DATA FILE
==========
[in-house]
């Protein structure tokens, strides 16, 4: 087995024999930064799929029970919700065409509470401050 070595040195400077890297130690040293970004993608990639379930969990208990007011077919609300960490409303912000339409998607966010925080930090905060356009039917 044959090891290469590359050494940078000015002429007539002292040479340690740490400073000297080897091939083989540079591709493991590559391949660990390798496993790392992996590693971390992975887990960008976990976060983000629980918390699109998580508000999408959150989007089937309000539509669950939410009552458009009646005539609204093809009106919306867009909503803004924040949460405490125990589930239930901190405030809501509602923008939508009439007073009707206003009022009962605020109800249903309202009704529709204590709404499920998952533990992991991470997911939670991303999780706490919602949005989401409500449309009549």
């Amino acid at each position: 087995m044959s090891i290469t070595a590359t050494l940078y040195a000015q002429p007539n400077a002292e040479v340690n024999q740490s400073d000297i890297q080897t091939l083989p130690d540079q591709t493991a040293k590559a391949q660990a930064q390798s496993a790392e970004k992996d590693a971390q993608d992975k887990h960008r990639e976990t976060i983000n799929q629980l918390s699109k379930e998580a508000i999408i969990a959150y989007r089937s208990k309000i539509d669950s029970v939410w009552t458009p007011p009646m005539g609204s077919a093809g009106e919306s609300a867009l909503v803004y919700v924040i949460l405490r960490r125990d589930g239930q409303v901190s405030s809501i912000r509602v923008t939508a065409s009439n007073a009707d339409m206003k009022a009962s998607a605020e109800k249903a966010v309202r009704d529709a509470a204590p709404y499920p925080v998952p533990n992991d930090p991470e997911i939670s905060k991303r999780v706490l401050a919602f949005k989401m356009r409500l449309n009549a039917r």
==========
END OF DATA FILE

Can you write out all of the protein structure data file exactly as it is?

[in-house]
């Protein structure tokens, strides 16, 4: 087995024999930064799929029970919700065409509470401050 070595040195400077890297130690040293970004993608990639379930969990208990007011077919609300960490409303912000339409998607966010925080930090905060356009039917 044959090891290469590359050494940078000015002429007539002292040479340690740490400073000297080897091939083989540079591709493991590559391949660990390798496993790392992996590693971390992975887990960008976990976060983000629980918390699109998580508000999408959150989007089937309000539509669950939410009552458009009646005539609204093809009106919306867009909503803004924040949460405490125990589930239930901190405030809501509602923008939508009439007073009707206003009022009962605020109800249903309202009704529709204590709404499920998952533990992991991470997911939670991303999780706490919602949005989401409500449309009549």
């Amino acid at each position: 087995m044959s090891i290469t070595a590359t050494l940078y040195a000015q002429p007539n400077a002292e040479v340690n024999q740490s400073d000297i890297q080897t091939l083989p130690d540079q591709t493991a040293k590559a391949q660990a930064q390798s496993a790392e970004k992996d590693a971390q993608d992975k887990h960008r990639e976990t976060i983000n799929q629980l918390s699109k379930e998580a508000i999408i969990a959150y989007r089937s208990k309000i539509d669950s029970v939410w009552t458009p007011p009646m005539g609204s077919a093809g009106e919306s609300a867009l909503v803004y919700v924040i949460l405490r960490r125990d589930g239930q409303v901190s405030s809501i912000r509602v923008t939508a065409s009439n007073a009707d339409m206003k009022a009962s998607a605020e109800k249903a966010v309202r009704d529709a509470a204590p709404y499920p925080v998952p533990n992991d930090p991470e997911i939670s905060k991303r999780v706490l401050a919602f949005k989401m356009r409500l449309n009549a039917r």